Understanding Carbon Dioxide – CO2, its Role in Climate Change

In my last post on this subject, Understanding Carbon Dioxide – CO2 its Role in the Atmosphere, I alluded to some problems I had with understanding how CO2 works in climate change. I have decided to explore these here. To do this I am going to have to assert some facts as I understand them.

The Earth’s climate is powered by the sun. Energy from the sun is not received evenly. One half of the planet is always in darkness. Equatorial regions receive more energy in the form of heat than polar regions. 71% of the Earth’s surface is water, which absorbs heat at a different rate to land due to its lower density. The atmosphere absorbs and reemits a significant amount of the electromagnetic radiation, sending it back into space. Both the land and the seas also reemit heat radiation. The net flow of energy into and out of the planet is called the Earth’s energy budget. A radiative equilibrium is achieved when there is an equal flow of heat into and out of this energy budget. The global temperature remains relatively stable as a result. An increase or decrease in the amount of incoming or outgoing energy disturbs the radiative equilibrium and changes global temperatures accordingly.

 

The Earth’s Energy Budget

According to NASA 29% of the sun’s electromagnetic radiation is reflected back into space by the top of the atmosphere. Another 23% is absorbed by various layers of the atmosphere, leaving 48% to be absorbed by the surface. Together the atmosphere and the surface absorb 71% of electromagnetic radiation. To achieve a radiative equilibrium, they must radiate an equal amount of energy back into space. It is estimated that the atmosphere radiates 59% and the surface only 12%. Clearly, most solar heating of the planet occurs at the surface, but most radiative cooling occurs in the atmosphere. Nevertheless, they still equal the 71% required for radiative equilibrium.

The 48% of energy that is absorbed by the surface is returned by three processes: evaporation, convection, and infrared radiation. Evaporation accounts for 25% of returned energy. Water molecules absorb solar radiation, which increases their kinetic energy, making the molecules move, which in turn results in their heating up and changing from liquid to gas. The molecules that form the gas, or water vapour, possess more energy and as a result their temperature is higher than that of the liquid water, which cools as a result of this loss of energy. Conversely, this energy is transferred to other molecules in the atmosphere when the water molecules condense to form rain. The air around the forming rain cloud becomes warmer. This is known as Latent Heat and it plays an important role in thunderstorms.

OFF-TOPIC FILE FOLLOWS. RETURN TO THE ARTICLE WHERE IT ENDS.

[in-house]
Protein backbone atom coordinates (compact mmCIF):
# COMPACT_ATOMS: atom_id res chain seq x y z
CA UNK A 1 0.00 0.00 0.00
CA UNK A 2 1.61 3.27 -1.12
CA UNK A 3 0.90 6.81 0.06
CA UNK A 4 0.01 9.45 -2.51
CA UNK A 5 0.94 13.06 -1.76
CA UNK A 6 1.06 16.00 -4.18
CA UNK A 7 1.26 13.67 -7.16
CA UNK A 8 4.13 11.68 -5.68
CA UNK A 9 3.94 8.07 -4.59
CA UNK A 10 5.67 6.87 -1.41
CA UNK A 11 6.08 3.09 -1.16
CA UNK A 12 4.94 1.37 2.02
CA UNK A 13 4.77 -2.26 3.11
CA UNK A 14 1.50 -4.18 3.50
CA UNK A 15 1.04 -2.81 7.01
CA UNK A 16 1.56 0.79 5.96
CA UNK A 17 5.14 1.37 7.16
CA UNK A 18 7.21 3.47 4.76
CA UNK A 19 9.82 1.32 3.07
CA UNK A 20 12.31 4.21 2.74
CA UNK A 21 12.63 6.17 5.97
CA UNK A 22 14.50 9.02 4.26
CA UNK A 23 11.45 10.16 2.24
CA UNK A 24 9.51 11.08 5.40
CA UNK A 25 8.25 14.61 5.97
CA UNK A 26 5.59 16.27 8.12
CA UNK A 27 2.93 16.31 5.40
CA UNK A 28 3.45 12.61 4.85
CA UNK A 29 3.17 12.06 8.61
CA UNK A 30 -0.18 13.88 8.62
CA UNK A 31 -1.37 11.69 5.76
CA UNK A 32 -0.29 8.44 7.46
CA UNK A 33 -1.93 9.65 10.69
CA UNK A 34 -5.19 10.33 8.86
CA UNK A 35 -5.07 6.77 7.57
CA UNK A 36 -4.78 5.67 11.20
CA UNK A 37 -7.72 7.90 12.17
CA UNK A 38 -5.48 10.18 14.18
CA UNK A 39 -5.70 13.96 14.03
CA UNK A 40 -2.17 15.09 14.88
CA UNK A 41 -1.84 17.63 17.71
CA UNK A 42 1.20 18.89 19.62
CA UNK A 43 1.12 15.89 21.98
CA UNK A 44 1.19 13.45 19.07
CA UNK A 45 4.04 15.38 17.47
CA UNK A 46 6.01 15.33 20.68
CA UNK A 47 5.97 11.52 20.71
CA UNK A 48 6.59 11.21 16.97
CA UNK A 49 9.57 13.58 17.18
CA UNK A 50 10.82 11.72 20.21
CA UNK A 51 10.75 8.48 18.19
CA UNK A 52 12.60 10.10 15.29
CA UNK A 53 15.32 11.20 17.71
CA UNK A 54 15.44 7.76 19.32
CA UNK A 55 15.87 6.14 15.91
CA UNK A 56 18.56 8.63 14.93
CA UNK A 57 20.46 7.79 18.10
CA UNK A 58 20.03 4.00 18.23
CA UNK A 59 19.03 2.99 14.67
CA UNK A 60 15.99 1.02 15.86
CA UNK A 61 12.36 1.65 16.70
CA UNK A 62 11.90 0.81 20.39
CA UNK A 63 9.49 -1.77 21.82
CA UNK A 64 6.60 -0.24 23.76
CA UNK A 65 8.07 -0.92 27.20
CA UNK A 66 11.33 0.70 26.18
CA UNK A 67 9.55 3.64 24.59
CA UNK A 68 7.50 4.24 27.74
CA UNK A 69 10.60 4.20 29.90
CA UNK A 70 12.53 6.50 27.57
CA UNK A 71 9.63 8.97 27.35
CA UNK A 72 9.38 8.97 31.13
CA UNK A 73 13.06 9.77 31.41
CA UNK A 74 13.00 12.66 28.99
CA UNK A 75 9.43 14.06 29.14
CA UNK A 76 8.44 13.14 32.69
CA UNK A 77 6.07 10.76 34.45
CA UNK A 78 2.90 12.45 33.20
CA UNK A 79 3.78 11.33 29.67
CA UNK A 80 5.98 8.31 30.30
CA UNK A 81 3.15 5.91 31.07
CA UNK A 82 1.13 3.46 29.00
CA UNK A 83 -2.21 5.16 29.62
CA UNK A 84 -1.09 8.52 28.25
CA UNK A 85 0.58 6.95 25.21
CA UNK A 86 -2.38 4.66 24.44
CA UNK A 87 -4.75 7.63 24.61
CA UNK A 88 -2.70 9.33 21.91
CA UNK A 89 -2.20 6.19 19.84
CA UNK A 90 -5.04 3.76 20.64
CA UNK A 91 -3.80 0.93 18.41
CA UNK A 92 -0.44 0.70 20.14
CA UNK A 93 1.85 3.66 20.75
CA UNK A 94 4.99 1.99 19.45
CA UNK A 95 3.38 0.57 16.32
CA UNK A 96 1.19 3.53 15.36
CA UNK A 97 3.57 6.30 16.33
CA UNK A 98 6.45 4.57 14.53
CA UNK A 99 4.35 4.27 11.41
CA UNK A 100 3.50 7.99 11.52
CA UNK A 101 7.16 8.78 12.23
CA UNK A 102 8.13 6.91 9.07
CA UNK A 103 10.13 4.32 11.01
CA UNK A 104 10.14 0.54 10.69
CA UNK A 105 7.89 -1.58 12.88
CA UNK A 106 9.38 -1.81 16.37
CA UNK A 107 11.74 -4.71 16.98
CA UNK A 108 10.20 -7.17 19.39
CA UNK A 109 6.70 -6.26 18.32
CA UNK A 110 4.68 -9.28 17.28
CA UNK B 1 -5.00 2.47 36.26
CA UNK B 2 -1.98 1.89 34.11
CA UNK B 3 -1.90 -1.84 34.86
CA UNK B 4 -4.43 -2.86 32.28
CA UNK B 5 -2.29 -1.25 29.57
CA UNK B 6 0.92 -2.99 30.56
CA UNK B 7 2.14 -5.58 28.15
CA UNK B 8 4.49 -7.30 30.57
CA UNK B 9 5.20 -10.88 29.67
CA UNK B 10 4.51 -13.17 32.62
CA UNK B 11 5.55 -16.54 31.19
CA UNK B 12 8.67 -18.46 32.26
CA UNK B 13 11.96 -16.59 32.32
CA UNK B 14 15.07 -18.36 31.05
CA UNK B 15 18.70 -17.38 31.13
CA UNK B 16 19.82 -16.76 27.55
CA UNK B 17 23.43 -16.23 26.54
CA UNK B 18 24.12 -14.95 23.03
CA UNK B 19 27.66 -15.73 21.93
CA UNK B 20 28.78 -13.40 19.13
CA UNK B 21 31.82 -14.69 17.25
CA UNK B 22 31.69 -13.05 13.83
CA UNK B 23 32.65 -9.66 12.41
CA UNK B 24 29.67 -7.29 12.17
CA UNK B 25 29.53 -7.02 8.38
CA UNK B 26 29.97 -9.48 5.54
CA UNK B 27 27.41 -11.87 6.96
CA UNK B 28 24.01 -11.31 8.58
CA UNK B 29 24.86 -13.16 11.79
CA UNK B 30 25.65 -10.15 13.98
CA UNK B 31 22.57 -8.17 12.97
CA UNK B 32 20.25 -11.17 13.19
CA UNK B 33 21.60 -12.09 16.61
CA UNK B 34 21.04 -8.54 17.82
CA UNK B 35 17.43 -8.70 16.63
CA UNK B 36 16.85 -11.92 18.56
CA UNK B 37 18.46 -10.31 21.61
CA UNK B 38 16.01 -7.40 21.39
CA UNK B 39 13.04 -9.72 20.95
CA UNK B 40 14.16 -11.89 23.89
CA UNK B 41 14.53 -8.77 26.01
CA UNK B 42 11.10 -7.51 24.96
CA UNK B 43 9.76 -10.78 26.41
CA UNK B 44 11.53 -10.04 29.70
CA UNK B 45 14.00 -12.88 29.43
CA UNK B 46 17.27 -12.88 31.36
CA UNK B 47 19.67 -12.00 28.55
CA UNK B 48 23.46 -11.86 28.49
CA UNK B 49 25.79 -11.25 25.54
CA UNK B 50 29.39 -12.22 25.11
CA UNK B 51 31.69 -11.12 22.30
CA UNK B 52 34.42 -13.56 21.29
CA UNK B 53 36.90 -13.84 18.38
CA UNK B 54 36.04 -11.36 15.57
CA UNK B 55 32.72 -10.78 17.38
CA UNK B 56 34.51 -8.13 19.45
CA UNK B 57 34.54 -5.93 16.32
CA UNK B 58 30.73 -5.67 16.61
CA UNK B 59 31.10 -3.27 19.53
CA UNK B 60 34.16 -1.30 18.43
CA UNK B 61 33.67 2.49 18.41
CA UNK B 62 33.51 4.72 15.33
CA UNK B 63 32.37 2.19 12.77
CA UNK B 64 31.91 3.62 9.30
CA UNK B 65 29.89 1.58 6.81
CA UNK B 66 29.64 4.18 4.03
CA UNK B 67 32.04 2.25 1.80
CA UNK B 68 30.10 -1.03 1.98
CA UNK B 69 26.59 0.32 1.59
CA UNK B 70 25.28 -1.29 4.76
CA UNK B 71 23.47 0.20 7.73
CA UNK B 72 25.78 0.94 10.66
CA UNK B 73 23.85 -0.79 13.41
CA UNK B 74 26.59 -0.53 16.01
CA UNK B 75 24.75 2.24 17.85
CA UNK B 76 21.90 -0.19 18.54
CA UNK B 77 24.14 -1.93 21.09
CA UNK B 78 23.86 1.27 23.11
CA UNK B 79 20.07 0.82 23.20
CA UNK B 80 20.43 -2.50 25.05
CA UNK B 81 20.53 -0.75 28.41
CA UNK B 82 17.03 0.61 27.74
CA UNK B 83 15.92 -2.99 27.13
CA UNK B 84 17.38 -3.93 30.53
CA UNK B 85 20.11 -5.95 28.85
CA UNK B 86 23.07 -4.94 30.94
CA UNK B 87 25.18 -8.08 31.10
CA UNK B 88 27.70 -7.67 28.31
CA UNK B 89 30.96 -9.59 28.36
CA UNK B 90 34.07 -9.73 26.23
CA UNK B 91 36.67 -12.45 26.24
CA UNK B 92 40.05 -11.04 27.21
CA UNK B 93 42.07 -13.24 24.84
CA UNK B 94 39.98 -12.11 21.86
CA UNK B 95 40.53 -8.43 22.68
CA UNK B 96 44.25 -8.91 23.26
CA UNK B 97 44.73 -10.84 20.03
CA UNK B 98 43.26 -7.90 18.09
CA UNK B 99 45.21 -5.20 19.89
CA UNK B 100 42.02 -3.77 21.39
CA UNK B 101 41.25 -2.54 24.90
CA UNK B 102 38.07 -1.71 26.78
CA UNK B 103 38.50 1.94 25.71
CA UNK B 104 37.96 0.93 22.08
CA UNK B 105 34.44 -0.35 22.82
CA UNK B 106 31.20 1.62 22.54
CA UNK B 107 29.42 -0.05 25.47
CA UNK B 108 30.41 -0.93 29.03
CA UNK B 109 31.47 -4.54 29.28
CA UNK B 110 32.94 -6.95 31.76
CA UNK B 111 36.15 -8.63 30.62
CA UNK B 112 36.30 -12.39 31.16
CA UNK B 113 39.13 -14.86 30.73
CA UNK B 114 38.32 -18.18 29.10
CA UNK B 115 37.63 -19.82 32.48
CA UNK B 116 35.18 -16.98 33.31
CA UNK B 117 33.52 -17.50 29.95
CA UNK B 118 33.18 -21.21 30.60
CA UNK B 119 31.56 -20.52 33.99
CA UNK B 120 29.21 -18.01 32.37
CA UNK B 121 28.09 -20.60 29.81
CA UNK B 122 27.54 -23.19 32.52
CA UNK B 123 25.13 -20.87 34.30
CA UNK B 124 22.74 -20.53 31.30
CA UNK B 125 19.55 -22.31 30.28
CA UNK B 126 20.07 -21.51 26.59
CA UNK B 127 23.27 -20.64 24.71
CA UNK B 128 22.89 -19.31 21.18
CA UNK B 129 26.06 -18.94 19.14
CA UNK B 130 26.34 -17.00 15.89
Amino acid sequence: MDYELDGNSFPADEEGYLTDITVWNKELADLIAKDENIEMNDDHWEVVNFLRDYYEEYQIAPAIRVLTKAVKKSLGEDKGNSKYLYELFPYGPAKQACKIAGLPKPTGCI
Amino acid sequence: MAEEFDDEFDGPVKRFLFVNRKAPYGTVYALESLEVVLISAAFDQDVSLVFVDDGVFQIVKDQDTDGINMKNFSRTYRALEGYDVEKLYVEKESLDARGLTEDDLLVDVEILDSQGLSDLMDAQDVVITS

Convection occurs when cooler air comes into contact with warmer ground surfaces. Heat is transferred from the hot area to the cold. The warmed air rises, taking the heat energy with it and allows cooler air to take its place. It is estimated that 5% of the solar energy that reaches the surface is returned in this way.

About 17% of energy is returned by infrared radiation. It is estimated that of this 12% eventually passes through the atmosphere and into space with 5% being absorbed into the atmosphere itself by H2O, methane, and CO2.

 

Climate Forcings

Influences that change the amount of energy entering or leaving the Earth’s climate system are known as climate forcings. Natural climate forcings include the sun, variations in the planet’s orbit and its axis of rotation, called Milankovith cycles, and volcanic eruptions. Human activity that is believed to create other climate forcings include particle pollution in the atmosphere, deforestation, and an increase in greenhouse gases from industrial processes or use of machinery such as cars.

 

The Role of CO2 as a Climate Forcing

Despite its presence in the atmosphere as a trace gas only CO2 is said to cause climate change because it absorbs infrared radiation with wavelengths longer than 12-13 micrometers. H2O, as water vapour absorbs infrared radiation at shorter wavelengths of around 10 micrometers. It is claimed that it is the absorption of infrared radiation in the longer wavelengths by CO2 that causes an imbalance in the Earth’s energy budget resulting in a rise in temperature. The actual affect of this is not instantaneous but may take decades to be noticeable.

 

Problems with these scenarios